The combination of heavier demand and scarcer resources is pushing many industries into reinventing themselves technologically. Their determination to reduce this shortfall has led to changes that in some fields are becoming secular in nature.
Whether climatic, environmental, or agricultural, the major shifts of recent decades have been driven by the same phenomenon: population growth.
This exponential growth is now bringing to light the equation of resources that will accompany it. Narrowing the structural deficit between needs and reserves is fundamental and vital for humanity. It has naturally taken shape in recent years as a major theme with intrinsically disruptive features and has been a rallying point for research and innovation.
This has been most clear in the shift in the energy sector with the boom in renewable energies. But, unlike traditional industries, it is multifaceted. It encompasses a universe of various sectors, including renewable energies, and gas, precision agriculture, smart grids, and energy efficiency and storage. Each field, in its own way, offers a unique form of disruption in how it addresses the issue of resources.
For example, recent developments in agriculture are pointing to an in-depth transformation in the coming years:
- Farming development has consisted in boosting yields by enhancing hybrid or organic seeds since the start of the Green Revolution in the 1960s;
- It will be based on juxtaposing several specialties to optimise fertilisation, planting and irrigation in the coming years. These sources of leverage will be called upon in synchronised fashion to enhance farming productivity.
- Some current avenues of development are increasing the depth of weather data and using biotechnologies to make grains 15% to 20% bigger.
- One day, autonomous tractors might farm fields that have been geo-located, mapped and classified by GPS. Like drones, this technological development will help mitigate the potential labour shortage that could be caused by the ageing of the farming population and will bring qualitative improvements through precision agriculture.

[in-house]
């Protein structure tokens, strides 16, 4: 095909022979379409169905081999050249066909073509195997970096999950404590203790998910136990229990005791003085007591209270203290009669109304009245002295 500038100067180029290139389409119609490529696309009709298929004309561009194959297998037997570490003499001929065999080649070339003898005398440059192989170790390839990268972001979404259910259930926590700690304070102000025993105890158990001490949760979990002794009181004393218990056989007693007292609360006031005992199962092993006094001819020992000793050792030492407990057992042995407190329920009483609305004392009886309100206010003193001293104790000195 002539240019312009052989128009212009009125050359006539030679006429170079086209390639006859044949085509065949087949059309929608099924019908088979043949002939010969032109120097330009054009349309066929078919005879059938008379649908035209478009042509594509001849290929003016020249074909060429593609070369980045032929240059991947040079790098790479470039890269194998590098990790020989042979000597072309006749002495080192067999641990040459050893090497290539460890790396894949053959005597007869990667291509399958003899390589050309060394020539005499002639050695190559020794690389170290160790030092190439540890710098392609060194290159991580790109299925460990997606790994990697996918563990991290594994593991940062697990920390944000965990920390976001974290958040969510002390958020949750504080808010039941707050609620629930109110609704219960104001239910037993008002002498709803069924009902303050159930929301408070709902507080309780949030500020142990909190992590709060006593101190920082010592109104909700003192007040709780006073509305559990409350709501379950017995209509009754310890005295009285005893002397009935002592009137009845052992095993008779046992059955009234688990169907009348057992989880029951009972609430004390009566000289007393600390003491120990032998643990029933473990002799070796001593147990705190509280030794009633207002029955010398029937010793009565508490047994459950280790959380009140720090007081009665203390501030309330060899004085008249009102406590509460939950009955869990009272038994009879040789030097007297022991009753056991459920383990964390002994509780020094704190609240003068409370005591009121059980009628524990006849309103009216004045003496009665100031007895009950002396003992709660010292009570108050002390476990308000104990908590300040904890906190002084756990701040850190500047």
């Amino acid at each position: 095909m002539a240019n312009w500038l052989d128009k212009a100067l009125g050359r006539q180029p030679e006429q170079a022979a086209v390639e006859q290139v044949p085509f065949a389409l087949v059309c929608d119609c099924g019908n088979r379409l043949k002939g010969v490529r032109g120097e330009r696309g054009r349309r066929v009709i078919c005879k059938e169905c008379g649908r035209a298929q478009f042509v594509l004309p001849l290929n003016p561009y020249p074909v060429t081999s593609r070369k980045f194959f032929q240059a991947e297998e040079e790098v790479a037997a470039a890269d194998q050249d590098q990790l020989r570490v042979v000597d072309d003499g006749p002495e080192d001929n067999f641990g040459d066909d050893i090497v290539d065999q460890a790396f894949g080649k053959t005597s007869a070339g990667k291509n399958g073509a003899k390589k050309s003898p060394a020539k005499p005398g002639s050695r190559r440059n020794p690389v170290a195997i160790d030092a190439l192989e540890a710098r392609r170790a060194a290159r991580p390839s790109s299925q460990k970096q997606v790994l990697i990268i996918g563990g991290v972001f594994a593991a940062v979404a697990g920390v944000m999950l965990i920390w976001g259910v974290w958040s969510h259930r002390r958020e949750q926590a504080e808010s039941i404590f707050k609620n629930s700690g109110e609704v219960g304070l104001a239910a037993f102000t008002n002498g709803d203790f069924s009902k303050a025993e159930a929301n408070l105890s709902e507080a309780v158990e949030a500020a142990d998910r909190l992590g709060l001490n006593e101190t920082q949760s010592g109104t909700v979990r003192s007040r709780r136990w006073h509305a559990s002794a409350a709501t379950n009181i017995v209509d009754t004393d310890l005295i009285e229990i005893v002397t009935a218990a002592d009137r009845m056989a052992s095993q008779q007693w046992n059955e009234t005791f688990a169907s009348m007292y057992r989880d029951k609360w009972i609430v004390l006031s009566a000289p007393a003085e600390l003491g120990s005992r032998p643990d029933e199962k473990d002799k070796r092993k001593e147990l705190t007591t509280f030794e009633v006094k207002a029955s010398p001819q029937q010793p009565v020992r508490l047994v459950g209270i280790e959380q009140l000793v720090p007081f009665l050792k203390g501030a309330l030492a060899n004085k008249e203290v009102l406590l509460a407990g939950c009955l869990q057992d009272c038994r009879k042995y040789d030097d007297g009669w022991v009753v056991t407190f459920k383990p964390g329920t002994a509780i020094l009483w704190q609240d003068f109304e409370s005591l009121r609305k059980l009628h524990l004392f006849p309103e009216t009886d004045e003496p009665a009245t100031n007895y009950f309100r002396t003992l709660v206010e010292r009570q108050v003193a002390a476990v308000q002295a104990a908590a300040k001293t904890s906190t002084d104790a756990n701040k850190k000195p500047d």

But for several years now, the focus has been on energy resources.
Optimising energy resources depends on several factors, such as the use of renewable energies. With its
90,000 terawatts, the sun delivers humanity’s annual consumption needs in an hour and a half. Photovoltaic research is focusing on boosting the yields of the raw material, i.e. silicon. In 2010, eight grams were needed to produce one watt. Now only five are.
A company like Trina Solar has shrunk its cost structure by 16% annually. This steady reduction has brought the price per kilowatt-hour to about 10 cents – or even 3 cents in place like the United Arab Emirates – a cost that is more or less comparable to natural gas.
The basic problem in energy remains storage but this issue is being revisited. It is no longer so much a question of storage capacities as an increasingly decentralised network architecture. The solution will probably require individual production and storage. This channel of development is drawing serious interest from companies like Tesla and Panasonic.
Pending a tangible revolution in this field, efforts in recent years have been in implementing smart grids. The boom in smart grids has been one response to new standards in managing resources in the urban environment. In concrete terms, the goal is to take environmental challenges into account in new buildings and to better optimise their consumption.
In a way, the smart grid is now laying out the contours of tomorrow’s cities in the area of safety, air conditioning, water and lighting. The sector has given rise to companies like Brown Equity, which, after initially specialising in LED lightbulbs, has expanded into platforms for managing building energy consumption. Another company is Badger Meter, which specialises in water monitoring systems, an area of special importance, given that 50% of reserves worldwide are currently wasted.
Management of natural resources is now an essential human development challenge.
Based on the principle that innovative solutions are necessary in this field, companies have begun a process of disruption that in many sectors is still just getting started. Industry has been quick to catch on to this theme in both the regulatory restrictions imposed on it and in the economic benefits it create.
In addition to innovation, human behaviour will have to evolve in this direction, and initiatives will have to be supported, including strong policy actions such as the Paris Agreement, in order to effectively meet environmental challenges.